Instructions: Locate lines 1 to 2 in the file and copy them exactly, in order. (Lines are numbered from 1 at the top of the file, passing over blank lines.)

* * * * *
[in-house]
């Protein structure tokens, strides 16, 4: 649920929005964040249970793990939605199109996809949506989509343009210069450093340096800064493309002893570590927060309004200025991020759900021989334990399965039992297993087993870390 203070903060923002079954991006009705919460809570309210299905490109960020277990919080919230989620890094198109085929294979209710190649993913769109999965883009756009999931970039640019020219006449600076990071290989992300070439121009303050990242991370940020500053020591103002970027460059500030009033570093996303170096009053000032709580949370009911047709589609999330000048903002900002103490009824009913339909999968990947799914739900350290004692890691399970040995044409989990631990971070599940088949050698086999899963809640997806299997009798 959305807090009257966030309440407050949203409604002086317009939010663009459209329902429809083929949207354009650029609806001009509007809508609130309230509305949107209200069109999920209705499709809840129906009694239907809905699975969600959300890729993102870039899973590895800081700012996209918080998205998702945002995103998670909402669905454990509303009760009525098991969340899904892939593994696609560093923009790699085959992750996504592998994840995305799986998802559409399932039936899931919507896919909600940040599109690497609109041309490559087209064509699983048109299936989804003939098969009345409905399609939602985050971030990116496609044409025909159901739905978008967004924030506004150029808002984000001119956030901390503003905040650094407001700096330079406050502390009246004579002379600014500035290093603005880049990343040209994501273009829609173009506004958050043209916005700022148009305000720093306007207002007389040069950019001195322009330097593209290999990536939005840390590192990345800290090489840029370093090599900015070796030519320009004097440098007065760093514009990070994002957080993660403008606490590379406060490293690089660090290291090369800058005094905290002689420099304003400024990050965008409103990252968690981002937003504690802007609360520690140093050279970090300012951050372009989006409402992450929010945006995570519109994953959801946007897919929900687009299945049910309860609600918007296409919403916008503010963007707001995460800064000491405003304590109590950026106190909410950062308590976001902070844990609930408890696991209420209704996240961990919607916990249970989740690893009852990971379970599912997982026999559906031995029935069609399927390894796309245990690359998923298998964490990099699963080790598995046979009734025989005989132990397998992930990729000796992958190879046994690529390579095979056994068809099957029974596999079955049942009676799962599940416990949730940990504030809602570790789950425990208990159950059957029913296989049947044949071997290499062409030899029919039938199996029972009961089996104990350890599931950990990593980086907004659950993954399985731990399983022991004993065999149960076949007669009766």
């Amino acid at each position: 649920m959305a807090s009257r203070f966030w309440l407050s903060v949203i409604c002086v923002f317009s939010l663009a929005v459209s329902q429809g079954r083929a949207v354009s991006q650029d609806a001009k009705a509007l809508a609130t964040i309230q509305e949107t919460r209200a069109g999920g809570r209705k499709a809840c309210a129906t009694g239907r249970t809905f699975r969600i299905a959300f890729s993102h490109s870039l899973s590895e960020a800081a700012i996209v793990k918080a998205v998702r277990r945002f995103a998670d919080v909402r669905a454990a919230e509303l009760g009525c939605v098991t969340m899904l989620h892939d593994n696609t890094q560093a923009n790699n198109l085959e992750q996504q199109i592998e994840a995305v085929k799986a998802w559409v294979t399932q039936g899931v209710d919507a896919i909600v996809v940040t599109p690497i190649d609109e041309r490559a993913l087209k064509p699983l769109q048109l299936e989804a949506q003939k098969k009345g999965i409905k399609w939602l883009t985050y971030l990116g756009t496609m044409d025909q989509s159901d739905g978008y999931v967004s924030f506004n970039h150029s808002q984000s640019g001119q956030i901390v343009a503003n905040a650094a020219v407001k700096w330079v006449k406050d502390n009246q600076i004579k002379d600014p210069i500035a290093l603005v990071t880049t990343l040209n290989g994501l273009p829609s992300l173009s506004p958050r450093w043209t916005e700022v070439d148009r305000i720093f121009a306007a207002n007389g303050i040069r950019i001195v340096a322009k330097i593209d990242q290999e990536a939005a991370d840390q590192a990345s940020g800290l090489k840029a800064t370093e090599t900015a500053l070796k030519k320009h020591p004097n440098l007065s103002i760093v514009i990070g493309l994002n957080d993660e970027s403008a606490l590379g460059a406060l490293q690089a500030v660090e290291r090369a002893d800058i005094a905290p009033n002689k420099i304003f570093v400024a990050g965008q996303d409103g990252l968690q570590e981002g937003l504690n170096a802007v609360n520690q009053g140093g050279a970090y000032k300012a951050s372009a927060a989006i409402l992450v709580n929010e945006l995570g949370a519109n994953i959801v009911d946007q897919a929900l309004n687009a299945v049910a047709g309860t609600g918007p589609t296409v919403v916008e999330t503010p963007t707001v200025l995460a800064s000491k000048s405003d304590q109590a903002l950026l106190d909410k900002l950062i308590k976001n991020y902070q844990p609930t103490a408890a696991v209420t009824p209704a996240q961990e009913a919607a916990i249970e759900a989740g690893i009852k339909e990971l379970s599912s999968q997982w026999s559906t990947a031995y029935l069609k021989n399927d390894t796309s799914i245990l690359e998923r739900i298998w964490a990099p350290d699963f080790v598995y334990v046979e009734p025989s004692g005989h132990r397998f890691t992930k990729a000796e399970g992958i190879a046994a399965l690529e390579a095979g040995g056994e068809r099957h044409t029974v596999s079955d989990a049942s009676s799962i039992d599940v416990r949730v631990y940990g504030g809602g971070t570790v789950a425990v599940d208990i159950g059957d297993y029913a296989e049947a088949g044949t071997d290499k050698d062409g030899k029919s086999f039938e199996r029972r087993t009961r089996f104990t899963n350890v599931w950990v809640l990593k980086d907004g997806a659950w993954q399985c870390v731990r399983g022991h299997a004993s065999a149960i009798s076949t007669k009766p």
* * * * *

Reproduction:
[in-house]
């Protein structure tokens, strides 16, 4: 649920929005964040249970793990939605199109996809949506989509343009210069450093340096800064493309002893570590927060309004200025991020759900021989334990399965039992297993087993870390 203070903060923002079954991006009705919460809570309210299905490109960020277990919080919230989620890094198109085929294979209710190649993913769109999965883009756009999931970039640019020219006449600076990071290989992300070439121009303050990242991370940020500053020591103002970027460059500030009033570093996303170096009053000032709580949370009911047709589609999330000048903002900002103490009824009913339909999968990947799914739900350290004692890691399970040995044409989990631990971070599940088949050698086999899963809640997806299997009798 959305807090009257966030309440407050949203409604002086317009939010663009459209329902429809083929949207354009650029609806001009509007809508609130309230509305949107209200069109999920209705499709809840129906009694239907809905699975969600959300890729993102870039899973590895800081700012996209918080998205998702945002995103998670909402669905454990509303009760009525098991969340899904892939593994696609560093923009790699085959992750996504592998994840995305799986998802559409399932039936899931919507896919909600940040599109690497609109041309490559087209064509699983048109299936989804003939098969009345409905399609939602985050971030990116496609044409025909159901739905978008967004924030506004150029808002984000001119956030901390503003905040650094407001700096330079406050502390009246004579002379600014500035290093603005880049990343040209994501273009829609173009506004958050043209916005700022148009305000720093306007207002007389040069950019001195322009330097593209290999990536939005840390590192990345800290090489840029370093090599900015070796030519320009004097440098007065760093514009990070994002957080993660403008606490590379406060490293690089660090290291090369800058005094905290002689420099304003400024990050965008409103990252968690981002937003504690802007609360520690140093050279970090300012951050372009989006409402992450929010945006995570519109994953959801946007897919929900687009299945049910309860609600918007296409919403916008503010963007707001995460800064000491405003304590109590950026106190909410950062308590976001902070844990609930408890696991209420209704996240961990919607916990249970989740690893009852990971379970599912997982026999559906031995029935069609399927390894796309245990690359998923298998964490990099699963080790598995046979009734025989005989132990397998992930990729000796992958190879046994690529390579095979056994068809099957029974596999079955049942009676799962599940416990949730940990504030809602570790789950425990208990159950059957029913296989049947044949071997290499062409030899029919039938199996029972009961089996104990350890599931950990990593980086907004659950993954399985731990399983022991004993065999149960076949007669009766």